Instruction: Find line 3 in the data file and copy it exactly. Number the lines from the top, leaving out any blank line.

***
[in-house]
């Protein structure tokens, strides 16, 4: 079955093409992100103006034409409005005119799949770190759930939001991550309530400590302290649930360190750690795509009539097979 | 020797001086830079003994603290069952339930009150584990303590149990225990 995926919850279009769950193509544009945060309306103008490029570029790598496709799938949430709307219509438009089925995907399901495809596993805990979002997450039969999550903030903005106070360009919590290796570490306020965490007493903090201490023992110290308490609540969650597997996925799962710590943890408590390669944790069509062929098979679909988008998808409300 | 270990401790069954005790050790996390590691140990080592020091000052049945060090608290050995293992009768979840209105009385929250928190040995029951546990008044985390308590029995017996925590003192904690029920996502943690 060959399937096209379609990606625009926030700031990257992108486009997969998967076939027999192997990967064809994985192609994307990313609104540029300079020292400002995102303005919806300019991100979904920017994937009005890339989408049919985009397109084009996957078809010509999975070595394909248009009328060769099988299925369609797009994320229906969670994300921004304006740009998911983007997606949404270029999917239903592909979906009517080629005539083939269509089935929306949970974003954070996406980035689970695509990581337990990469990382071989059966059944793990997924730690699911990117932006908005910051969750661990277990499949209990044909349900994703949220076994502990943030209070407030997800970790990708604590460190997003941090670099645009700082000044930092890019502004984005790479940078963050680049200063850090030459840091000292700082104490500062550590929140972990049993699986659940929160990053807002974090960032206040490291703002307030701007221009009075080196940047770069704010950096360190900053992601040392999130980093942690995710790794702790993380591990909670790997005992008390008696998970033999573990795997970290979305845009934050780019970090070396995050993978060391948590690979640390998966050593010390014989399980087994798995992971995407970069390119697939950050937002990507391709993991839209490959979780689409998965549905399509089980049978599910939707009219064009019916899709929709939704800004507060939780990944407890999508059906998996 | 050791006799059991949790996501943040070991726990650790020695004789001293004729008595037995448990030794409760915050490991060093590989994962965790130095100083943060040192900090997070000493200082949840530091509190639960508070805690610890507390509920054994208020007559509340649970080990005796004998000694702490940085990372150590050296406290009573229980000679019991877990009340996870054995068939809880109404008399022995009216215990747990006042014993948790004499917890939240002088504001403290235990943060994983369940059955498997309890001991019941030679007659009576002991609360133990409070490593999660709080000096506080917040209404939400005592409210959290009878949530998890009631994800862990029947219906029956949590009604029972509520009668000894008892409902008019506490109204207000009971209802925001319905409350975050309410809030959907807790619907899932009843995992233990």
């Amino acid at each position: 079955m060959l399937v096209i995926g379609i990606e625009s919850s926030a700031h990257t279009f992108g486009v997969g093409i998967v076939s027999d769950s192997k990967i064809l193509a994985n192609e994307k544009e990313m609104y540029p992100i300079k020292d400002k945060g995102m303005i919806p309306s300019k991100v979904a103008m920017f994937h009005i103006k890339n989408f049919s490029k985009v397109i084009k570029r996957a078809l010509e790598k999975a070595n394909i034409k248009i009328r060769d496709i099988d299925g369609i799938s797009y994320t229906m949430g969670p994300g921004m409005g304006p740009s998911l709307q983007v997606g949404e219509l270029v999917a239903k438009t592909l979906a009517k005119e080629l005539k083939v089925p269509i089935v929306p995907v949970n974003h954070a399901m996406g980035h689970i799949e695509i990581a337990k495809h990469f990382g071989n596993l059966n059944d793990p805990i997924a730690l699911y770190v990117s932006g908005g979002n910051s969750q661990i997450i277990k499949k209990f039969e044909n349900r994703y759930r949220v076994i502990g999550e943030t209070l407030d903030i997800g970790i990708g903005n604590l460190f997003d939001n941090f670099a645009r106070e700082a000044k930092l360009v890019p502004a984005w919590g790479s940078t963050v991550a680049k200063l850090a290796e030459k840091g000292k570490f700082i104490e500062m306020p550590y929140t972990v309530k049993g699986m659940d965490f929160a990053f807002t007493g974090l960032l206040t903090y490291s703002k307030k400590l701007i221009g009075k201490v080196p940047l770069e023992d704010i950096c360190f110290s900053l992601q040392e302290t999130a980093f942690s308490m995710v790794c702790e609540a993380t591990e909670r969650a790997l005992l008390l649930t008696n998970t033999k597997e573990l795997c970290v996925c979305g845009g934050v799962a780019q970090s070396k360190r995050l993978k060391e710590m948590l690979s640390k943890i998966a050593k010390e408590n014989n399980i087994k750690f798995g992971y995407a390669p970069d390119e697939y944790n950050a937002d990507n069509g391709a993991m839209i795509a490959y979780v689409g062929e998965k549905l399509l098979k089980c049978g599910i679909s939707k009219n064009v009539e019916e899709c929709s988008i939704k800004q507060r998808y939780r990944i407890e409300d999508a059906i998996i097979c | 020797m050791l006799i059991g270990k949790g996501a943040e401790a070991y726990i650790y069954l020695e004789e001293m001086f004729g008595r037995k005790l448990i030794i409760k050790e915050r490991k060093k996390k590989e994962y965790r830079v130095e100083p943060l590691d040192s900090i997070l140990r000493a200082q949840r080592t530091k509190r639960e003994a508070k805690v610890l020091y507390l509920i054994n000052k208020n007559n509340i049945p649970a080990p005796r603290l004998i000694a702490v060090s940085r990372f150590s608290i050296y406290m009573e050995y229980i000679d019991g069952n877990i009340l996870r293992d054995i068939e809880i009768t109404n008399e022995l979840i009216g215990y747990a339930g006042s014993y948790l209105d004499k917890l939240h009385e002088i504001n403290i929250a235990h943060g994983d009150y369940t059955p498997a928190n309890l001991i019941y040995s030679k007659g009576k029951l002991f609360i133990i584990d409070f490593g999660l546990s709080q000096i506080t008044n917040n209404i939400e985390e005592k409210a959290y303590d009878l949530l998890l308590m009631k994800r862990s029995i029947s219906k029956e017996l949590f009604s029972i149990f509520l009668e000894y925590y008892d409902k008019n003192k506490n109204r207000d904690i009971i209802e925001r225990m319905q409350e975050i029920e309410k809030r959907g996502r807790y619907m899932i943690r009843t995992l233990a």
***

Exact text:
């Amino acid at each position: 079955m060959l399937v096209i995926g379609i990606e625009s919850s926030a700031h990257t279009f992108g486009v997969g093409i998967v076939s027999d769950s192997k990967i064809l193509a994985n192609e994307k544009e990313m609104y540029p992100i300079k020292d400002k945060g995102m303005i919806p309306s300019k991100v979904a103008m920017f994937h009005i103006k890339n989408f049919s490029k985009v397109i084009k570029r996957a078809l010509e790598k999975a070595n394909i034409k248009i009328r060769d496709i099988d299925g369609i799938s797009y994320t229906m949430g969670p994300g921004m409005g304006p740009s998911l709307q983007v997606g949404e219509l270029v999917a239903k438009t592909l979906a009517k005119e080629l005539k083939v089925p269509i089935v929306p995907v949970n974003h954070a399901m996406g980035h689970i799949e695509i990581a337990k495809h990469f990382g071989n596993l059966n059944d793990p805990i997924a730690l699911y770190v990117s932006g908005g979002n910051s969750q661990i997450i277990k499949k209990f039969e044909n349900r994703y759930r949220v076994i502990g999550e943030t209070l407030d903030i997800g970790i990708g903005n604590l460190f997003d939001n941090f670099a645009r106070e700082a000044k930092l360009v890019p502004a984005w919590g790479s940078t963050v991550a680049k200063l850090a290796e030459k840091g000292k570490f700082i104490e500062m306020p550590y929140t972990v309530k049993g699986m659940d965490f929160a990053f807002t007493g974090l960032l206040t903090y490291s703002k307030k400590l701007i221009g009075k201490v080196p940047l770069e023992d704010i950096c360190f110290s900053l992601q040392e302290t999130a980093f942690s308490m995710v790794c702790e609540a993380t591990e909670r969650a790997l005992l008390l649930t008696n998970t033999k597997e573990l795997c970290v996925c979305g845009g934050v799962a780019q970090s070396k360190r995050l993978k060391e710590m948590l690979s640390k943890i998966a050593k010390e408590n014989n399980i087994k750690f798995g992971y995407a390669p970069d390119e697939y944790n950050a937002d990507n069509g391709a993991m839209i795509a490959y979780v689409g062929e998965k549905l399509l098979k089980c049978g599910i679909s939707k009219n064009v009539e019916e899709c929709s988008i939704k800004q507060r998808y939780r990944i407890e409300d999508a059906i998996i097979c | 020797m050791l006799i059991g270990k949790g996501a943040e401790a070991y726990i650790y069954l020695e004789e001293m001086f004729g008595r037995k005790l448990i030794i409760k050790e915050r490991k060093k996390k590989e994962y965790r830079v130095e100083p943060l590691d040192s900090i997070l140990r000493a200082q949840r080592t530091k509190r639960e003994a508070k805690v610890l020091y507390l509920i054994n000052k208020n007559n509340i049945p649970a080990p005796r603290l004998i000694a702490v060090s940085r990372f150590s608290i050296y406290m009573e050995y229980i000679d019991g069952n877990i009340l996870r293992d054995i068939e809880i009768t109404n008399e022995l979840i009216g215990y747990a339930g006042s014993y948790l209105d004499k917890l939240h009385e002088i504001n403290i929250a235990h943060g994983d009150y369940t059955p498997a928190n309890l001991i019941y040995s030679k007659g009576k029951l002991f609360i133990i584990d409070f490593g999660l546990s709080q000096i506080t008044n917040n209404i939400e985390e005592k409210a959290y303590d009878l949530l998890l308590m009631k994800r862990s029995i029947s219906k029956e017996l949590f009604s029972i149990f509520l009668e000894y925590y008892d409902k008019n003192k506490n109204r207000d904690i009971i209802e925001r225990m319905q409350e975050i029920e309410k809030r959907g996502r807790y619907m899932i943690r009843t995992l233990a």